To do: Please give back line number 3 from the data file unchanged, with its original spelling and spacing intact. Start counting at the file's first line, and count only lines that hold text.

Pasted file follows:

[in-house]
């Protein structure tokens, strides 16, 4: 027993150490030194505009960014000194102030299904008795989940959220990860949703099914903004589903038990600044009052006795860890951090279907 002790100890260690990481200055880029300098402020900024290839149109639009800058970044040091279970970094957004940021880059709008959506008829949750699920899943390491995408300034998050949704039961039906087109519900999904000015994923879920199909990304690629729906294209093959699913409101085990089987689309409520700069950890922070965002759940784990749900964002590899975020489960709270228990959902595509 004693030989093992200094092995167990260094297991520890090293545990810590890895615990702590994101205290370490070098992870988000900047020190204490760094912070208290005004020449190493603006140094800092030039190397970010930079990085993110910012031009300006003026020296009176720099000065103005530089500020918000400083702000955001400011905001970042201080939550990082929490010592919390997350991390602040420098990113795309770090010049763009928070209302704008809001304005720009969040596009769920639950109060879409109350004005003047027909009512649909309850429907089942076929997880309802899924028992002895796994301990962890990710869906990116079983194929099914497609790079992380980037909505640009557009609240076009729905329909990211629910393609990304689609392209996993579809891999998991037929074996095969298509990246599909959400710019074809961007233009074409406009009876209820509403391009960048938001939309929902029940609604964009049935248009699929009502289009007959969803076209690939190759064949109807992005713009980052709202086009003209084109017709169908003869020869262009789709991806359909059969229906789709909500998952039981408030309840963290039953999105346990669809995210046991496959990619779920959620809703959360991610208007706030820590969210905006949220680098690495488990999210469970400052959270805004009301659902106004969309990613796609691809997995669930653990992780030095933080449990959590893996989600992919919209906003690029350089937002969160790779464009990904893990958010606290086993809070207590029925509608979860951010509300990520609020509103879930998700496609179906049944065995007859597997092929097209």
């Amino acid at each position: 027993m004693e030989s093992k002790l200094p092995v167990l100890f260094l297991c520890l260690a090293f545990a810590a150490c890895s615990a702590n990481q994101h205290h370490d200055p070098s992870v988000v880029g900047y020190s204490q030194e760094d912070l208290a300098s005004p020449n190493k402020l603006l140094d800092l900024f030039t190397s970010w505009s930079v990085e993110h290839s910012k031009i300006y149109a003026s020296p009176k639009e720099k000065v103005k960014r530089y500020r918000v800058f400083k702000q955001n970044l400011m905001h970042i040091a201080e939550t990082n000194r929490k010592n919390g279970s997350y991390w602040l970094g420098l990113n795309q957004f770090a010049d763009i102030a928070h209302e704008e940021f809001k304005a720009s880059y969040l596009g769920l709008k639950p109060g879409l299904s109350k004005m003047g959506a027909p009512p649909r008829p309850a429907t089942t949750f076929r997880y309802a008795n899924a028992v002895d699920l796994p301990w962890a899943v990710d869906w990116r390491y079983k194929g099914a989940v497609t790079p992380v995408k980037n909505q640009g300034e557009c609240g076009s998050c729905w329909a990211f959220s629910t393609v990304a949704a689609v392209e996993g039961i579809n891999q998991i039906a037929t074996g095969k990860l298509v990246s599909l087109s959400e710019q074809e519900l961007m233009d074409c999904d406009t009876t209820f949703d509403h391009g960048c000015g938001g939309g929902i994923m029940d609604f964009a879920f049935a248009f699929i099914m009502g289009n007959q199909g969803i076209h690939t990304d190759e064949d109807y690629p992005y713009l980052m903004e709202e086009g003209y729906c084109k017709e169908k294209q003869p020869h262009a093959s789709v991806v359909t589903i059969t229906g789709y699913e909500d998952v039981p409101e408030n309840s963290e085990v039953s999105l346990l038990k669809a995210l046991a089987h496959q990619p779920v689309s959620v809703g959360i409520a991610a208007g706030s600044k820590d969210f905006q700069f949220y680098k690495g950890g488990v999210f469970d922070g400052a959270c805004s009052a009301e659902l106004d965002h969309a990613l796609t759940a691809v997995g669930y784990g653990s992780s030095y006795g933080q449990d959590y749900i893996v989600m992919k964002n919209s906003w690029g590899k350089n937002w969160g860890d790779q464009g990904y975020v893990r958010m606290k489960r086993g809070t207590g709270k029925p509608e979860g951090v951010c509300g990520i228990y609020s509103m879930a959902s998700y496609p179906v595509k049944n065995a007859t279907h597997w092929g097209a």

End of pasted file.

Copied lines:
């Amino acid at each position: 027993m004693e030989s093992k002790l200094p092995v167990l100890f260094l297991c520890l260690a090293f545990a810590a150490c890895s615990a702590n990481q994101h205290h370490d200055p070098s992870v988000v880029g900047y020190s204490q030194e760094d912070l208290a300098s005004p020449n190493k402020l603006l140094d800092l900024f030039t190397s970010w505009s930079v990085e993110h290839s910012k031009i300006y149109a003026s020296p009176k639009e720099k000065v103005k960014r530089y500020r918000v800058f400083k702000q955001n970044l400011m905001h970042i040091a201080e939550t990082n000194r929490k010592n919390g279970s997350y991390w602040l970094g420098l990113n795309q957004f770090a010049d763009i102030a928070h209302e704008e940021f809001k304005a720009s880059y969040l596009g769920l709008k639950p109060g879409l299904s109350k004005m003047g959506a027909p009512p649909r008829p309850a429907t089942t949750f076929r997880y309802a008795n899924a028992v002895d699920l796994p301990w962890a899943v990710d869906w990116r390491y079983k194929g099914a989940v497609t790079p992380v995408k980037n909505q640009g300034e557009c609240g076009s998050c729905w329909a990211f959220s629910t393609v990304a949704a689609v392209e996993g039961i579809n891999q998991i039906a037929t074996g095969k990860l298509v990246s599909l087109s959400e710019q074809e519900l961007m233009d074409c999904d406009t009876t209820f949703d509403h391009g960048c000015g938001g939309g929902i994923m029940d609604f964009a879920f049935a248009f699929i099914m009502g289009n007959q199909g969803i076209h690939t990304d190759e064949d109807y690629p992005y713009l980052m903004e709202e086009g003209y729906c084109k017709e169908k294209q003869p020869h262009a093959s789709v991806v359909t589903i059969t229906g789709y699913e909500d998952v039981p409101e408030n309840s963290e085990v039953s999105l346990l038990k669809a995210l046991a089987h496959q990619p779920v689309s959620v809703g959360i409520a991610a208007g706030s600044k820590d969210f905006q700069f949220y680098k690495g950890g488990v999210f469970d922070g400052a959270c805004s009052a009301e659902l106004d965002h969309a990613l796609t759940a691809v997995g669930y784990g653990s992780s030095y006795g933080q449990d959590y749900i893996v989600m992919k964002n919209s906003w690029g590899k350089n937002w969160g860890d790779q464009g990904y975020v893990r958010m606290k489960r086993g809070t207590g709270k029925p509608e979860g951090v951010c509300g990520i228990y609020s509103m879930a959902s998700y496609p179906v595509k049944n065995a007859t279907h597997w092929g097209a």